Following King’s death, his wife married Frances Smith, owner of the Buena Vista Plaster Company.  It mined gypsum from the evaporite deposits near Saltville.  The Smith’s daughter married Wyndham Robertson and the company stayed in the Robertson family until it was sold to U. S. Gypsum in 1928.


Salt production from Saltville was critical to most of the states of the Confederacy.  During the Civil War both salt works were leased to Stuart, Buchanan and Company which produced salt on contract to the Confederate government and several individual states.  Union soldiers did not reach Saltville until 1864.  Two battles were fought at Saltville in October and December.  The Union forces were successful in the second battle and inflicted much damage to the salt works; however, they were quickly put back into service when the troops departed.  It is estimated that annual wartime production of salt was 4,000,000 bushels (200 million pounds), up from 150,000 bushels per year before the war.


Reconstructed salt furnace in the Salt Park in Saltville.

During the Civil War there were 36 furnaces and 2600 kettles in operation in Saltville.

Iron kettles were used to evaporate salt brine to recover salt crystals. 

Reconstructed beam engine for pumping salt brines to the surface. 
Following the war, in 1868, the King and Preston works were merged and the Holston Salt and Plaster Company was formed.  George Palmer continued to manage the company until he sold it in 1891.  It became the Mathieson Alkali Works.  After the sale, a new plant was constructed and many new employees came from Mathieson’s operations in England. In subsequent years, several other plants were added to make new chemical products including the hydrazine used to send the astronauts to the moon. Salt production ended in 1906. 


View of the Mathieson Alkali Works in Saltville, VA, ca1930.  (New River Notes) 

U. S. Gypsum plant in Plasterco, VA, a few miles west of Saltville. (USGS) 

Mathieson Alkali Works plant locomotives on display in the downtown Saltville Park.

Tramway tower and buckets hauled limestone from mines to the chemical plant.

View toward downtown Saltville from across the salt ponds.

In the 1930s, the company’s name was changed to the Mathieson Chemical Company.  In 1954 Mathieson merged with Olin Corporation and the Olin Mathieson Chemical Corporation was formed. It later became Olin Corporation.  In 1970, Olin announced the closure of the Saltville plants.


The gypsum mines continued to supply the U. S. Gypsum wallboard plant in Plasterco, Virginia, just west of Saltville, until 1999 when that plant closed.  The original U. S. Gypsum mine was the deepest gypsum mine in the world.  A new mine, the Locust Cove Mine, was opened in 1965.  The mine produced 304,000 tons of gypsum in the final year of operation, down from around 500,000 tons per year in the 1980s.  It had a slope entry and reached a depth of 800 feet.  It utilized a modified room and pillar and sub-level stoping mining system using transloaders to haul ore from draw points.  Ore was crushed underground before being transported up the slope on a conveyor belt.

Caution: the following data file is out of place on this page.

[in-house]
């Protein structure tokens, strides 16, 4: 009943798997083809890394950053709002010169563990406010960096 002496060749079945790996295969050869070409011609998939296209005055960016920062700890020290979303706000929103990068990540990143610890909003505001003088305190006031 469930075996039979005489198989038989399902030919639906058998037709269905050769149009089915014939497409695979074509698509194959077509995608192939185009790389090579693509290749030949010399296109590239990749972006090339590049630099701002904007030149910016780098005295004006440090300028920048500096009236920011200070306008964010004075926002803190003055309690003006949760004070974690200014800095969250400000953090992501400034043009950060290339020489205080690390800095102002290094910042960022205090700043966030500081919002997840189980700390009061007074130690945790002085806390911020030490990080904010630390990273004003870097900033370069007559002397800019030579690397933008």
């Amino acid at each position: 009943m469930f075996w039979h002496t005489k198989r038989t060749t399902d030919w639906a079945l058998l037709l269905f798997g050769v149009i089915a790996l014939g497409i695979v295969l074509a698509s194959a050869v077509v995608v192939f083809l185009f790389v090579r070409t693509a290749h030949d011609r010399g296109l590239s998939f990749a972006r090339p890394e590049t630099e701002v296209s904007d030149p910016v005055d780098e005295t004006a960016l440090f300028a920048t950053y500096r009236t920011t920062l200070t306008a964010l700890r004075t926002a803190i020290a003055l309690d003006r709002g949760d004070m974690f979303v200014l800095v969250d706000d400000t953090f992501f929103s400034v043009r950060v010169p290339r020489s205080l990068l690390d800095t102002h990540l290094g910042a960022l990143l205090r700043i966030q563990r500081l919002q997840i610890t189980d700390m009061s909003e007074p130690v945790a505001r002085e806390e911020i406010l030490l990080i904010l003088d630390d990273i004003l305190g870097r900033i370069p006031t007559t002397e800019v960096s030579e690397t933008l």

Extensive environmental clean-up activities have been successful since the plants closed.  Few remains of either the salt or gypsum plants remain.  The mining heritage is interpreted in the Salt Park and in an outdoor railroad and tramway exhibit.  The Museum of the Middle Appalachians in Saltville contains exhibits on the Appalachian heritage, history, and paleontology, “From Mammoth to Moon Missions.”  The latter reference is to the NASA rocket fuel that was made at a hydrazine plant in Saltville.

Unless Otherwise Noted, Photos Courtesy of Mike and Pat Kaas





Roger A. Allison, “A Brief History of Saltville,” Saltville Centennial Committee, (undated).  Accessed July 11, 2022, http://www.mahanaimumc.org/uploads/1/5/2/1/15219850/a_brief_history_of_saltville_new.pdf .


Robert C. Whisonant, “Geology and the Civil War in Southwestern Virginia: The Smyth County Salt Works,” Virginia Minerals, V.42, N.3, (Charlottesville: Department of Mines, Minerals, and Energy (DMME), 1996), pp. 21-33.  Accessed, July 11, 2022, https://energy.virginia.gov/commercedocs/VAMIN_VOL47_NO03.pdf .


Gilbert White, “Huntsville’s First Entrepreneur, The “Salt King” of Abingdon, VA,” Huntsville History Collection, 2016.  Accessed, July 11, 2022, https://huntsvillehistorycollection.org/hhc/showhpg.php?id=325&a=article .


Frank C. Appleyard, “The Locust Cove Mine,” Mining Engineering, (New York: Society of Mining Engineers, 1965), pp. 59-62.  Accessed, July 11, 2022, from One Mine.



Photos courtesy of Mike and Pat Kaas